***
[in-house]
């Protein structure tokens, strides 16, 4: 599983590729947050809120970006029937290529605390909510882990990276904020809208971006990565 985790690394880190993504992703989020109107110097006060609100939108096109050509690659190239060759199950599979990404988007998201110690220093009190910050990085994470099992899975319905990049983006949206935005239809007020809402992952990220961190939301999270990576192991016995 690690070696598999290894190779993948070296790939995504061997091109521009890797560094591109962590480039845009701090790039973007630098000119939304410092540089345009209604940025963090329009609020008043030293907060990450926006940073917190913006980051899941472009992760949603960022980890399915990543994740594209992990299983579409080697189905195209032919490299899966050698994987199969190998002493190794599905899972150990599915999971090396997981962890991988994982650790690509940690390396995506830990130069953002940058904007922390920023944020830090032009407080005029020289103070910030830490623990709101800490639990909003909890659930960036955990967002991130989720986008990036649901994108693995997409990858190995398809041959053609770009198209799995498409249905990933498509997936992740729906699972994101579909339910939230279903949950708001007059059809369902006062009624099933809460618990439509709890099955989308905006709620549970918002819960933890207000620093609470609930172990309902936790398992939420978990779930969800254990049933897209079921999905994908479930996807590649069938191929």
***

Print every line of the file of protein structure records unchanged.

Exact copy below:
[in-house]
């Protein structure tokens, strides 16, 4: 599983590729947050809120970006029937290529605390909510882990990276904020809208971006990565 985790690394880190993504992703989020109107110097006060609100939108096109050509690659190239060759199950599979990404988007998201110690220093009190910050990085994470099992899975319905990049983006949206935005239809007020809402992952990220961190939301999270990576192991016995 690690070696598999290894190779993948070296790939995504061997091109521009890797560094591109962590480039845009701090790039973007630098000119939304410092540089345009209604940025963090329009609020008043030293907060990450926006940073917190913006980051899941472009992760949603960022980890399915990543994740594209992990299983579409080697189905195209032919490299899966050698994987199969190998002493190794599905899972150990599915999971090396997981962890991988994982650790690509940690390396995506830990130069953002940058904007922390920023944020830090032009407080005029020289103070910030830490623990709101800490639990909003909890659930960036955990967002991130989720986008990036649901994108693995997409990858190995398809041959053609770009198209799995498409249905990933498509997936992740729906699972994101579909339910939230279903949950708001007059059809369902006062009624099933809460618990439509709890099955989308905006709620549970918002819960933890207000620093609470609930172990309902936790398992939420978990779930969800254990049933897209079921999905994908479930996807590649069938191929």